We are writing this open email in response to the redundancy plans in the school. We are all directly targeted, and we write to share our perspective. We have received many expressions of sympathy and solidarity from colleagues, and it is good to know how many of you support us. As you can imagine, we are highly distressed, because our jobs and our livelihoods are now at risk. We are worried about whether we will be able to pay our rents and mortgages, whether we can provide for our children, whether we will be allowed to stay in the country, and whether we will find new jobs in the middle of a global pandemic.
We have been targeted, not for poor performance, but for being associated with two research areas, described by the school’s leadership as ‘Critical Management Studies’ and ‘Political Economy’ (CMS/PE).
This is happening in UoL School of Business, not because of an immediate financial crisis or because we have had a significant fall in student numbers. Instead, the rationale is one based on the future direction of ULSB: the school’s leadership argues that to successfully compete with Russell Group institutions the School must follow a certain set of research priorities and disavow others, namely CMS/PE.
There are many views about what might constitute future-proof and successful education and research in business and management. However, given that such a drastic step has been proposed, threatening to make 16 people redundant, we would expect a solid case, based on clear and logical arguments and fair process. This is not what we are facing.
1) The case
The business case presented to us contains two (yes, two) references to evidence. Both quote single sentences from lengthy documents. Nowhere do these documents single out Critical Management Studies and Political Economy (CMS/PE) as standing in the way of successful business and management research and education. We could point to any number of lines in the same documents that would support scholarship associated with CMS or PE. Just yesterday, the British Academy of Management explicitly defended the importance of CMS/PE for Business and Management Scholarship.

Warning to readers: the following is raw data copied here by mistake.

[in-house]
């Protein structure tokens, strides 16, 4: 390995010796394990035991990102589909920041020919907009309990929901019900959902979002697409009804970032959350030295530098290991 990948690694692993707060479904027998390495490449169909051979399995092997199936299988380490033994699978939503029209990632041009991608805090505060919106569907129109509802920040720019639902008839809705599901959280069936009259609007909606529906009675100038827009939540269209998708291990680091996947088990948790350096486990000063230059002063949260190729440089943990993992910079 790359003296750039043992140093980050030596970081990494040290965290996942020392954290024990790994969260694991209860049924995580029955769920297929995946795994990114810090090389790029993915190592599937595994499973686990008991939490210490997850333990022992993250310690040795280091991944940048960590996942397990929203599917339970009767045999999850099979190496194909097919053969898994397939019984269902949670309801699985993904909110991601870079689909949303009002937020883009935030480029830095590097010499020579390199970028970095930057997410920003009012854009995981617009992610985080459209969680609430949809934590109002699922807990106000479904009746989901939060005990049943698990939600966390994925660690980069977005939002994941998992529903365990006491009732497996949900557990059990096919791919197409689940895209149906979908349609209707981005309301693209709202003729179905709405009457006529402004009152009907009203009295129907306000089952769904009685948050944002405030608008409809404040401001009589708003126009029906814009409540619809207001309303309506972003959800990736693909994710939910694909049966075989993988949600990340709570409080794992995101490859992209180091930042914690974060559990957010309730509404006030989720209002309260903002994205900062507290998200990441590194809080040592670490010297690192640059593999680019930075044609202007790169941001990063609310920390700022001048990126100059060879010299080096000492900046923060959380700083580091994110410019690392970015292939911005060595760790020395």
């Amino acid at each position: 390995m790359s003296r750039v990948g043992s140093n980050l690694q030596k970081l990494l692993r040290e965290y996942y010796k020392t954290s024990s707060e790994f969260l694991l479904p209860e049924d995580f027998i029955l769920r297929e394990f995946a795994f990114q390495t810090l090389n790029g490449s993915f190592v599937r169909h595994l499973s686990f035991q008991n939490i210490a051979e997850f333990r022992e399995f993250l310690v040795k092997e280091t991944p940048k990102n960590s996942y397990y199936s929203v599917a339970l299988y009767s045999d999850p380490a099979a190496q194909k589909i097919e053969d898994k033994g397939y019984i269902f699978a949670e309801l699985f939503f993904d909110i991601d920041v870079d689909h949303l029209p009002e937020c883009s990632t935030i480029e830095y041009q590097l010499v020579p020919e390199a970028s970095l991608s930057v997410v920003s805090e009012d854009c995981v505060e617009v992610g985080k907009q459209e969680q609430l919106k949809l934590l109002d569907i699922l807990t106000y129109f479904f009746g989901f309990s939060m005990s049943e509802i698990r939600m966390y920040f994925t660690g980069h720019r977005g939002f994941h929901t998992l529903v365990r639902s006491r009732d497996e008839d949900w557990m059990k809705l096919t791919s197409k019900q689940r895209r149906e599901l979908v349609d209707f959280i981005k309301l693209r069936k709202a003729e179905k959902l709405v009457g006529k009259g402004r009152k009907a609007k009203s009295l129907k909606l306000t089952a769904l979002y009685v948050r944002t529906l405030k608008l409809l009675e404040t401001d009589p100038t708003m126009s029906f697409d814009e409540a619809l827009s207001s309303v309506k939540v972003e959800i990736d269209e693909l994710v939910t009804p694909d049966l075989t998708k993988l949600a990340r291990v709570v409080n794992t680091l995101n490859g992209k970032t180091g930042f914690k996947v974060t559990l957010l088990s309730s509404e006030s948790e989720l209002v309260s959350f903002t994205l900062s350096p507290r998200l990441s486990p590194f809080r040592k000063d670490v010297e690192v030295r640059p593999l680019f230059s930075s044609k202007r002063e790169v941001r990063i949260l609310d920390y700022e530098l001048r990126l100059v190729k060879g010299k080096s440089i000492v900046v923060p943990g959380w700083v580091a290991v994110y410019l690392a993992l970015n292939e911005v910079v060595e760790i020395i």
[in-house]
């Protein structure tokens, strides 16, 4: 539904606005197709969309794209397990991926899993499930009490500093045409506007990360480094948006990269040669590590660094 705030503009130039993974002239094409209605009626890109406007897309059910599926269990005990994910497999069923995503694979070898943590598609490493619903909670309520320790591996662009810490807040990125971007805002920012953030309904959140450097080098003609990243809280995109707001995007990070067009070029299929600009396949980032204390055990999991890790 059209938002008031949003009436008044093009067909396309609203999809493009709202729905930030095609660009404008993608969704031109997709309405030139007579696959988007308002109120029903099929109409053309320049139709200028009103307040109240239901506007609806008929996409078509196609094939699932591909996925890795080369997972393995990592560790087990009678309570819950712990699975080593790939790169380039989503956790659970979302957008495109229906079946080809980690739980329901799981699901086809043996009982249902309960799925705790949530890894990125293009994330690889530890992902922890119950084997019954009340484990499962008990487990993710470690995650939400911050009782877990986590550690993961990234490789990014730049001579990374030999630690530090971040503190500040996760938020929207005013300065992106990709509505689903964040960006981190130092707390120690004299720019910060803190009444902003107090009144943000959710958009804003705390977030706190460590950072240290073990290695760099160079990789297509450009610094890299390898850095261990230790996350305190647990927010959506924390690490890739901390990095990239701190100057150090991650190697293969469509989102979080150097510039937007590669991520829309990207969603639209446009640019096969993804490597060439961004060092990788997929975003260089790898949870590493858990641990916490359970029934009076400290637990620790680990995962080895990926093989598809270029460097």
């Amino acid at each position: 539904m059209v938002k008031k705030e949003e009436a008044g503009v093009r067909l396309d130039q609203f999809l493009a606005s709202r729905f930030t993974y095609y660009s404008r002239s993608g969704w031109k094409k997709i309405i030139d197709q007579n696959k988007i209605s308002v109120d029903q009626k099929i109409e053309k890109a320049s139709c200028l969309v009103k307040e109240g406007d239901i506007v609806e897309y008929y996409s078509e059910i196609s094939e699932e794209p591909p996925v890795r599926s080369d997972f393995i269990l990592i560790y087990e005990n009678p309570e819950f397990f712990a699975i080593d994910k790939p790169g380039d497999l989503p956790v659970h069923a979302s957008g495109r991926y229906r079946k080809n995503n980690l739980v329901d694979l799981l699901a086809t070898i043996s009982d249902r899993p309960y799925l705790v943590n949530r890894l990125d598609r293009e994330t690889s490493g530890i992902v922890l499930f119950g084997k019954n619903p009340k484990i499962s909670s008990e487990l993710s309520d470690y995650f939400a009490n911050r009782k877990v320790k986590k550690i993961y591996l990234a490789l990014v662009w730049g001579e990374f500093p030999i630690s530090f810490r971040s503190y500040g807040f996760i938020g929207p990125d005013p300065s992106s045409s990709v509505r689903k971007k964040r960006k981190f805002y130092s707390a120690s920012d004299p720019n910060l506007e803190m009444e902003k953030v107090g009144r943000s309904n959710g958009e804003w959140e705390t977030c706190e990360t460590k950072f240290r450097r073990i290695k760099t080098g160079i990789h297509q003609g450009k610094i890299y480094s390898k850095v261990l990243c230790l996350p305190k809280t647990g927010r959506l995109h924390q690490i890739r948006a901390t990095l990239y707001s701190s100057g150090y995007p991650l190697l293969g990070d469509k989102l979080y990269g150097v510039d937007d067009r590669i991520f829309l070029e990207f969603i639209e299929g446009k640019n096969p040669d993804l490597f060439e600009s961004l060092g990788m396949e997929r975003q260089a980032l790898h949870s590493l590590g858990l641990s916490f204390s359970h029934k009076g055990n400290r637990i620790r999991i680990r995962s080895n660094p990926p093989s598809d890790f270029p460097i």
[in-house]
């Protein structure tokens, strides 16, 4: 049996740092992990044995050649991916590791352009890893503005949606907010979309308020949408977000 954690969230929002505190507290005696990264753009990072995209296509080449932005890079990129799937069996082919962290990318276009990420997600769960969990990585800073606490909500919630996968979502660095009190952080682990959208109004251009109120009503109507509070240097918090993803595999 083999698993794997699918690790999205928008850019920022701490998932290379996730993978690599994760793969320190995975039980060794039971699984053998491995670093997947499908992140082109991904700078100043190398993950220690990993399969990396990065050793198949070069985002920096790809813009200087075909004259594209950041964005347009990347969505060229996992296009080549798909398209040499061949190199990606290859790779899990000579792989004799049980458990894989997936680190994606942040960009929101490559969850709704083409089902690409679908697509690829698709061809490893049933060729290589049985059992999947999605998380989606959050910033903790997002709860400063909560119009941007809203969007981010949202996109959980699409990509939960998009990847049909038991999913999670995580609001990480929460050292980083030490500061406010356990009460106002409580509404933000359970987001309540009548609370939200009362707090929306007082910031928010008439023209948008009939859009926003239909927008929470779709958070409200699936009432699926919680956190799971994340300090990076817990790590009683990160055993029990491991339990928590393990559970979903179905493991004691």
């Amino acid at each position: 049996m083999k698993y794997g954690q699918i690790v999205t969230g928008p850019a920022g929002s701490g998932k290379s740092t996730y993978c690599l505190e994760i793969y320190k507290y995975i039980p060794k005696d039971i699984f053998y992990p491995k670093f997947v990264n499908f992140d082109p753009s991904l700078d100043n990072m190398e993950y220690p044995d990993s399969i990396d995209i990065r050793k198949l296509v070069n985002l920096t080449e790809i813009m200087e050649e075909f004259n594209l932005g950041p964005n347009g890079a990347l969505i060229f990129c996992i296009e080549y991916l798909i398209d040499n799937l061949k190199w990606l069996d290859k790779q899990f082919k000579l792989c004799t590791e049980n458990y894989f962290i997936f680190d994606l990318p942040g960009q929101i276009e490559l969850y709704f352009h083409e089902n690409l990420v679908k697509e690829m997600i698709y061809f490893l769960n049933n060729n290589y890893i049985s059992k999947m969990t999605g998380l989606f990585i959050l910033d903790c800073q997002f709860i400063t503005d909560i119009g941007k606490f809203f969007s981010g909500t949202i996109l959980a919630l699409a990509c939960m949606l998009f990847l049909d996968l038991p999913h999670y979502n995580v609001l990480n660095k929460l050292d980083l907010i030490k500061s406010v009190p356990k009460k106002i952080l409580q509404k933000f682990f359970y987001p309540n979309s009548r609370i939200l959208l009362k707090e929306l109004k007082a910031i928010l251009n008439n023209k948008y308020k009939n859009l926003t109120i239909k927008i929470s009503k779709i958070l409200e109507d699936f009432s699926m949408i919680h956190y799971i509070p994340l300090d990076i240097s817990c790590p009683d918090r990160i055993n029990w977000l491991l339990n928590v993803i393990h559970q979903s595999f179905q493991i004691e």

The case presented in an attempt to justify our redundancies is highly questionable. We would love to share this business case with you to demonstrate its limitations but we cannot. We have been told that the business case is confidential. Would you not at least expect plans likely to have such an impact to be openly discussed and debated?
2) The process
If the case looks weak, we are astonished by how flimsy, and potentially unlawful, the process has been.
To date, we have not had a full explanation of how we were selected. As you know, CMS/PE are not formal units within the School. We have been told that we were singled out from all staff within scope (about 70 colleagues in total) using ‘prima facie evidence’ from publications, grant applications, self-declared affiliations and content on the university website. This selection was done without any input from the School’s Associate Dean for Research or from the Research Cluster Directors.
In fact, the only people involved in choosing the targets for redundancy were the school’s Dean and Deputy Dean. How did they manage to do this in a fair and objective way, as required by law, for all 70 staff members? What methodology was used? How did they avoid potential bias and prejudice? How did they overcome the limits of their expertise in the research areas concerned? We have not been told.
We have been told that selecting us was an ‘initial screening exercise’ and a ‘hypothesis’, and that the individual consultation we now face will provide clarity. In other words, our inclusion in the list may have been a mistake. But, if they admit they may have been wrong about us, how can they be sure that they were right about those left off the list?
Like many of you, we are deeply worried about the negative implications of this affair for the reputation of the school and the University. This is already demonstrated by the international outcry against the redundancy plans, with an open letter signed by over 2,000 academics condemning the plans for the School.
Like many of you, we are also deeply worried about what this process means for academic freedom. Will similar practices be used in future rounds of redundancies, singling out other research areas, such as behavioural economics, critical marketing or human resource management.
With the announcement of the redundancy plans, school wide staff meets were also cancelled for the whole of the term, and there has been silence on the “all staff” email list. It is time to break that silence. At the very least, the school leadership needs to present and justify their case, to respond to questions about the process, and to respect and defend academic freedom.
We know of the support we have from you, and it gives us hope and strength to make the case against these redundancies.
Dr Gareth Brown, Professor Gibson Burrell, Dr Joseph Choonara, Dr Sam Dallyn, Dr Valerie Fournier, Dr Fabian Frenzel, Dr Chris Grocott, Dr Oz Gore, Dr Ronald Hartz, Dr David Harvie, Dr George Kokkinidis, Professor Hugo Letiche, Dr Geoff Lightfoot, Professor Simon Lilley, Dr Keir Milburn, Dr Martin Wood